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QAD Ends Its Protracted Dry Season, Not Yet On an Easy Street

Written By: Predrag Jakovljevic
Published On: April 11 2000

QAD Ends Its Protracted Dry Season, Not Yet On an Easy Street
P.J. Jakovljevic - April 11th, 2000

Event Summary

In March, QAD Inc. reported $0.06 of diluted net income per share, or net income of $2.1 million, on record total revenue of $70.9 million for the fourth fiscal quarter ended January 31, 2000. This compares with $0.16 of diluted net loss per share or a net loss of $4.9 million on total revenue of $65.4 million in the fourth quarter of fiscal 1999. License revenue was $33.5 million for the fourth quarter-up 62% from the third quarter- compared with $33.0 million in the same period last year.

License revenue and development fees from QAD's e-business solutions exceeded $9 million in the fourth quarter. QAD e-business solutions include the QAD eQ suite of Business-to-Business (B2B) applications, with Sell-Side Replenishment and Fulfillment, Buy-Side Management, and Supply Chain Optimization. For the fiscal year ended January 31, 2000, QAD reported of diluted net loss per share of $0.54 on total revenue of $239.3 million and license revenue of $95.1 million. This compares with diluted net loss per share of $1.22 on total revenue of $193.3 million and license revenue of $105.9 million for the prior fiscal year.

Karl F. Lopker, QAD chief executive officer, stated: "We are very pleased with the fourth quarter results and with our establishment of QAD as a leader in the B2B space. The record revenue performance demonstrates both a recovery from the Y2K spending freeze and our aggressive move into the B2B space, with strong customer demand for new sites as well as for QAD e-business solutions. Customers are embracing QAD's e-business vision and our web-enabled solutions to drive their e-business B2B initiatives."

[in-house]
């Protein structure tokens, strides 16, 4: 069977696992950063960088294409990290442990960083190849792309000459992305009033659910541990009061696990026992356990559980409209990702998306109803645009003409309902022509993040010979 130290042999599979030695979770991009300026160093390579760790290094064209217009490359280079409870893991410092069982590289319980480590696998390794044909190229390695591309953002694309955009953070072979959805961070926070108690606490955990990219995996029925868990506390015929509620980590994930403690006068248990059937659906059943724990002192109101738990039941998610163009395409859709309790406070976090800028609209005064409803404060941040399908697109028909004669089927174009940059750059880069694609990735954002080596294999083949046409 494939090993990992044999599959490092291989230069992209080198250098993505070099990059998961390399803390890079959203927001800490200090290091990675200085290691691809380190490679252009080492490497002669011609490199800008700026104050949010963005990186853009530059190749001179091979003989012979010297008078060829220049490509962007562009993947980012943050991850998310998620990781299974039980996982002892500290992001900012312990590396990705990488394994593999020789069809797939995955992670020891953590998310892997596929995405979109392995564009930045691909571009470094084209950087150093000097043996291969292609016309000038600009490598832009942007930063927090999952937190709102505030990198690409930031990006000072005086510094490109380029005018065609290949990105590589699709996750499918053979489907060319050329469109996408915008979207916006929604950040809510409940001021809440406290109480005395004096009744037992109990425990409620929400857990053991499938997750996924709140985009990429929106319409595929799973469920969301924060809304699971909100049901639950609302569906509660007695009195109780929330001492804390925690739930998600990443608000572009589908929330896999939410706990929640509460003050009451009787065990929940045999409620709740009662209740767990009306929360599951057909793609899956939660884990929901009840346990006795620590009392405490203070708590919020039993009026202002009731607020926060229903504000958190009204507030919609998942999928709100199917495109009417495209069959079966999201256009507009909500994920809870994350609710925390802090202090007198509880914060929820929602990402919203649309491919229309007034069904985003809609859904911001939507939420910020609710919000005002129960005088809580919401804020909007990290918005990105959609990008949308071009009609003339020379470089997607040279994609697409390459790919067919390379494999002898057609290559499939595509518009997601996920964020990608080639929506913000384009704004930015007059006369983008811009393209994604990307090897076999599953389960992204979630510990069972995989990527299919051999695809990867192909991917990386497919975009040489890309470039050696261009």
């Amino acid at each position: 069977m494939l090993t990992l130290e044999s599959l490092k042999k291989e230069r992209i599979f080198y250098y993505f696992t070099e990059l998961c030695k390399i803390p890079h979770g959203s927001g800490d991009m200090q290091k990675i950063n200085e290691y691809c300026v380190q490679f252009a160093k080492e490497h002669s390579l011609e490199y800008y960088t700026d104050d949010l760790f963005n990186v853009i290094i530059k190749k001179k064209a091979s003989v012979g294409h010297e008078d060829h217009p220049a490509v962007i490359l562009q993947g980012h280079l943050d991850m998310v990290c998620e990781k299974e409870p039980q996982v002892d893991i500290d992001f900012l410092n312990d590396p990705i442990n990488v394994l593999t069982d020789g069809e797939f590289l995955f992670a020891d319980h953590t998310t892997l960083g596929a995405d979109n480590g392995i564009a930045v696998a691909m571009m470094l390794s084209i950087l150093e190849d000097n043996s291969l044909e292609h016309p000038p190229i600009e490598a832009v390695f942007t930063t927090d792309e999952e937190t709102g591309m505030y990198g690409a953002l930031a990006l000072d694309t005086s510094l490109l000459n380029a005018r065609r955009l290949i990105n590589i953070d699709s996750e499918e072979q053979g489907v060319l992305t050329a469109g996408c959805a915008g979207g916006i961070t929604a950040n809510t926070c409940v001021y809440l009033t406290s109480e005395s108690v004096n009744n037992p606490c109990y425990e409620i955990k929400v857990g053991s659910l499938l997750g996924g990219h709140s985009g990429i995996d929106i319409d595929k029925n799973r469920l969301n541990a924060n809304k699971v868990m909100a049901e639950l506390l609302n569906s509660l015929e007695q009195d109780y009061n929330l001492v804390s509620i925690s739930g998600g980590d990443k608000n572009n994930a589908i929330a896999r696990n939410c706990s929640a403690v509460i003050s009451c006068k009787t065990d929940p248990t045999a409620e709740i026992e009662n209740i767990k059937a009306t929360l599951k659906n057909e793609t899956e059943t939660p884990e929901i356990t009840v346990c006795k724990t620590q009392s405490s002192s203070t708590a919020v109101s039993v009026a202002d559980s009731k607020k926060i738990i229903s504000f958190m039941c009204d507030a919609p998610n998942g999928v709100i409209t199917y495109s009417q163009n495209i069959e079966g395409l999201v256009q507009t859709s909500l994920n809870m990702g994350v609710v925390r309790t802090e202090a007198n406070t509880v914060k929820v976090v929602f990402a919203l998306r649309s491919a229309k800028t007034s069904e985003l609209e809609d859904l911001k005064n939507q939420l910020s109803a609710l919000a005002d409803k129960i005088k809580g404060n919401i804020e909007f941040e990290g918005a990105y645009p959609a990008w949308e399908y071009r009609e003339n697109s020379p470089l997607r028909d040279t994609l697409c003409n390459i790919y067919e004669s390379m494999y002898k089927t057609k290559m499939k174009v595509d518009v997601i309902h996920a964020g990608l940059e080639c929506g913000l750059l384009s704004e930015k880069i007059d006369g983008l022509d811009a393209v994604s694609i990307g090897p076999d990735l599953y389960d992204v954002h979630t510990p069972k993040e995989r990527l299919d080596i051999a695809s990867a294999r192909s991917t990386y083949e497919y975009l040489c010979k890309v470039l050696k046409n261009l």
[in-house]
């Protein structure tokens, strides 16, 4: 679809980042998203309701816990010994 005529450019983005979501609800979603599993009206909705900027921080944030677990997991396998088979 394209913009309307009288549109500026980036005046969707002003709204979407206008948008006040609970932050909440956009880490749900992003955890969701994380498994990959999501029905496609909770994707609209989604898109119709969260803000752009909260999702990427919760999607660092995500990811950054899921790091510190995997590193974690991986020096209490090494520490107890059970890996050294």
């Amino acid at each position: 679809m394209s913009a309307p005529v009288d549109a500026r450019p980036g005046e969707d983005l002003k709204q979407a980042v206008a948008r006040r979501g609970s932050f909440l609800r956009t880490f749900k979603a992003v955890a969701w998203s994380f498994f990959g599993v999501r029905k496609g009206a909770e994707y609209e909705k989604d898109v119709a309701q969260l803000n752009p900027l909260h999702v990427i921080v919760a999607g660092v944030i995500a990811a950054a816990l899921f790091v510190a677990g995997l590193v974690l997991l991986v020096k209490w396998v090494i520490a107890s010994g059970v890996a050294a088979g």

"In the quarter, the Company received the largest order in its history, for $22.4 million-including QAD's e-business solutions - from Framatome Connectors International," said Lopker. "Combined with a successful beta and live operation of QAD eQ at a large multinational customer, these actions demonstrate that QAD is aggressively competing for large global opportunities requiring breadth of products and services, with e-business solutions."

Market Impact

We believe that QAD finally stemmed its tide of losses, and this upbeat report is mainly of psychological importance for the wary market place rather than a display of an impressive performance (See Figures 1 & 2). In fact, the revenues were only slightly higher than year ago. Nevertheless, the Company has successfully curbed expenses while expediting the delivery of its eQ product, whose prolonged and exorbitantly expensive development has seriously affected the Company's financial performance during the last two years.

There are a number of reasons to expect a brighter future for QAD.

The first is the Company's well-established leading global position in Small-to-Medium Enterprises (SME) and lower-end top-tier segments of the ERP market, where QAD has a large loyal customer base and a dispersed global network of offices and indirect channel.

Second, QAD is very competitive in speed and ease of global multi-site implementation due to its global service and support capabilities.

Third, QAD has a very tight vertical and vertical sub-segment focus (e.g., with solutions for the after-market, OEMs, and suppliers segments within the automotive industry).

Finally, QAD was one of the first mid-market ERP vendors to incorporate concepts of e-Commerce, Supply Chain Management, Customer Relationship Management, and integration with other vendors' products, which provides QAD with a 'one-stop shop' capability and an opportunity for sustained future license and service and support revenue. Its products also run on a broad range of platforms and QAD was one of the first mid-market vendors to port its product to Linux.

User Recommendations

We recommend including QAD in a short list in any selection within the following industries: Automotive, Electronics, Food & Beverage, and Medical Devices. However, any organization evaluating QAD products should still exercise moderate caution and consider existing functionality only, until the Company regains consistently profitable financial performance. Overall, fiscal 2000 was a negative financial year for QAD, and it was not that long ago when the Company called on a venture capitalist to help it survive the downturn in the ERP market and its consequential hardships.

 

 
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